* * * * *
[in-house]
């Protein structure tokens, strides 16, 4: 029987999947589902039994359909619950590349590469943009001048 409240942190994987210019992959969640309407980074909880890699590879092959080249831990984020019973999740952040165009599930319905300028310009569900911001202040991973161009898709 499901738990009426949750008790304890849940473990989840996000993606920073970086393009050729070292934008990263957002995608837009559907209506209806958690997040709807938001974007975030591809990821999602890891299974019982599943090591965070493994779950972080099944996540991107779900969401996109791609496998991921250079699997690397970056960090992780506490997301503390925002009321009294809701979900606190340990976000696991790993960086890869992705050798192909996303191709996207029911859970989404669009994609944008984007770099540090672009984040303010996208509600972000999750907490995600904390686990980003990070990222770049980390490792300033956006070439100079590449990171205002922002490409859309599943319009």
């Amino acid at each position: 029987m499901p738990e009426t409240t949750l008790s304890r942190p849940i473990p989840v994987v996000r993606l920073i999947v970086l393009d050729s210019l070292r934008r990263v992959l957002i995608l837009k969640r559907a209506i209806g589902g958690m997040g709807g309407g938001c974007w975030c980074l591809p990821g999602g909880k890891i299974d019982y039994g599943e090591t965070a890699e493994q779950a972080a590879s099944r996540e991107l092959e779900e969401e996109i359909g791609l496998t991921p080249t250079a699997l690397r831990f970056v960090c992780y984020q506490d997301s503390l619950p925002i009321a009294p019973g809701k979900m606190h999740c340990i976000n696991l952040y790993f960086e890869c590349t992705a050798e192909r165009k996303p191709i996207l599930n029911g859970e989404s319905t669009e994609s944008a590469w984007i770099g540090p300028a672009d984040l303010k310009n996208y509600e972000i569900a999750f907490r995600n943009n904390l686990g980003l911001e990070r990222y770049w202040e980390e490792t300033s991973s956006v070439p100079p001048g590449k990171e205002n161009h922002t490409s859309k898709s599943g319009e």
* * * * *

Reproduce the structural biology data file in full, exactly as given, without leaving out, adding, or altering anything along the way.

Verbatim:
[in-house]
């Protein structure tokens, strides 16, 4: 029987999947589902039994359909619950590349590469943009001048 409240942190994987210019992959969640309407980074909880890699590879092959080249831990984020019973999740952040165009599930319905300028310009569900911001202040991973161009898709 499901738990009426949750008790304890849940473990989840996000993606920073970086393009050729070292934008990263957002995608837009559907209506209806958690997040709807938001974007975030591809990821999602890891299974019982599943090591965070493994779950972080099944996540991107779900969401996109791609496998991921250079699997690397970056960090992780506490997301503390925002009321009294809701979900606190340990976000696991790993960086890869992705050798192909996303191709996207029911859970989404669009994609944008984007770099540090672009984040303010996208509600972000999750907490995600904390686990980003990070990222770049980390490792300033956006070439100079590449990171205002922002490409859309599943319009």
């Amino acid at each position: 029987m499901p738990e009426t409240t949750l008790s304890r942190p849940i473990p989840v994987v996000r993606l920073i999947v970086l393009d050729s210019l070292r934008r990263v992959l957002i995608l837009k969640r559907a209506i209806g589902g958690m997040g709807g309407g938001c974007w975030c980074l591809p990821g999602g909880k890891i299974d019982y039994g599943e090591t965070a890699e493994q779950a972080a590879s099944r996540e991107l092959e779900e969401e996109i359909g791609l496998t991921p080249t250079a699997l690397r831990f970056v960090c992780y984020q506490d997301s503390l619950p925002i009321a009294p019973g809701k979900m606190h999740c340990i976000n696991l952040y790993f960086e890869c590349t992705a050798e192909r165009k996303p191709i996207l599930n029911g859970e989404s319905t669009e994609s944008a590469w984007i770099g540090p300028a672009d984040l303010k310009n996208y509600e972000i569900a999750f907490r995600n943009n904390l686990g980003l911001e990070r990222y770049w202040e980390e490792t300033s991973s956006v070439p100079p001048g590449k990171e205002n161009h922002t490409s859309k898709s599943g319009e």